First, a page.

In the News

Recent Coverage of HMS in the News
April 11, 2012

David M. Eisenberg, the Bernard Osher Distinguished Associate Professor of Medicine and founder of Healthy Kitchens/Healthy Lives, is profiled.

April 11, 2012

Paul Farmer, the Kolokotrones University Professor of Global Health and Social Medicine and chair of the Department of Global Health and Social Medicine at HMS, and John Gershman, authored this opinion piece about President Obama’s choice of Jim Yong Kim to be president of the World Bank. Kim is former chair of the Department of Global Health and Social Medicine at HMS.

April 10, 2012

Frequent dental X-rays are associated with an increased risk of developing the most common, noncancerous brain tumors, according to a new study, a finding that researchers say should serve as a reminder that even dental X-rays may be harmful if ordered too often. Elizabeth Claus, HMS instructor in surgery at Brigham and Women’s Hospital, is the lead author of the study. William Curry, HMS assistant professor of surgery at Massachusetts General Hospital, is also quoted.

April 10, 2012

Obese Americans can still lose weight the old-fashioned way, according to researchers at Beth Israel Deaconess Medical Center. Jacinda M. Nicklas, HMS research fellow in medicine at Beth Israel Deaconess Medical Center, is the lead author of the study.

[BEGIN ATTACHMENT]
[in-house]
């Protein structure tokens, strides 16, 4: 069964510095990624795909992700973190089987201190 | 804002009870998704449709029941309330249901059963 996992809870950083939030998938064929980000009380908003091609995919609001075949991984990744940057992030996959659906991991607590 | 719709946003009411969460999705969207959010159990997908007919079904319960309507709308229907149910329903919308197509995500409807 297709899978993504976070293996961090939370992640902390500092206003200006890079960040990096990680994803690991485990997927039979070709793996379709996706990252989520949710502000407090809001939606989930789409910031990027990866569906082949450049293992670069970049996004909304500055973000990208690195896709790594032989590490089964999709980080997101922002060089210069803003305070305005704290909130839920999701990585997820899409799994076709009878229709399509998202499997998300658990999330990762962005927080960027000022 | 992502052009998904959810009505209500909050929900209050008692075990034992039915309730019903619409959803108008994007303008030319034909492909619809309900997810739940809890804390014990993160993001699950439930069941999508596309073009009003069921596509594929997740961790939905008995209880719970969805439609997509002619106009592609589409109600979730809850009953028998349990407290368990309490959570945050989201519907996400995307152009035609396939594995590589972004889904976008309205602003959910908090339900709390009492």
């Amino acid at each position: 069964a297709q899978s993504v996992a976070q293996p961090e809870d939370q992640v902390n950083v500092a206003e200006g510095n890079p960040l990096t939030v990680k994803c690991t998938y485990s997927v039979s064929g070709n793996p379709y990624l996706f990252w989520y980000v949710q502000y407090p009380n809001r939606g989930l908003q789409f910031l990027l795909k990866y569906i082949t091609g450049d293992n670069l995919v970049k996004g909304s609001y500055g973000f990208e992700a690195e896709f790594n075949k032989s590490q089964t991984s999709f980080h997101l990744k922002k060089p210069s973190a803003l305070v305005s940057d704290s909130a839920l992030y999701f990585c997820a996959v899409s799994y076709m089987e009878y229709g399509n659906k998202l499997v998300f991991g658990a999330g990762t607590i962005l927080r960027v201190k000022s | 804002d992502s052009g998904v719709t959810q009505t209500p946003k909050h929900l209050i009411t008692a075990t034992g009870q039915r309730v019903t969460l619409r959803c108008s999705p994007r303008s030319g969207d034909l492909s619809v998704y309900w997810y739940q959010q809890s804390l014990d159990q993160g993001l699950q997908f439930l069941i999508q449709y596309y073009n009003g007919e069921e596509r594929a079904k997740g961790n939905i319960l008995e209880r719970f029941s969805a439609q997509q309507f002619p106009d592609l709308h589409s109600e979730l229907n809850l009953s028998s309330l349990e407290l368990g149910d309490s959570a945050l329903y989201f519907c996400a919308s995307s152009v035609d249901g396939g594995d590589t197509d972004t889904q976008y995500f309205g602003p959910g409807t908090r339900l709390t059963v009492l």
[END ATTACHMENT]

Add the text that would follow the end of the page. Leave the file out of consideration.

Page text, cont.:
April 10, 2012

Massachusetts General Hospital has opened the Paul S. Russell, MD Museum of Medical History and Innovation. The museum opens to the public on April 17th.

April 9, 2012

A new drug called Amyvid may help doctors give patients suffering from Alzheimer’s-like symptoms some clarity they desperately want: a conclusive diagnosis. Clifford Saper, chairman of the Department of Neurology at Beth Israel Deaconess Medical Center, is quoted.

April 9, 2012

Martha Herbert, HMS assistant professor of neurology at Massachusetts General Hospital, was recently a guest on Fox 25 news to discuss her new book, "The Autism Revolution: Whole-Body Strategies for Making Life All It Can Be."

April 6, 2012

Both good habits and bad can spread like the flu through the circle of your closest connections, and research suggests this network could be the single biggest predictor of your overall state of health. A 2007 study by Nicholas Christakis, HMS professor of healthcare policy (medical sociology) in the Department of Health Care Policy and professor of sociology at FAS, is highlighted.


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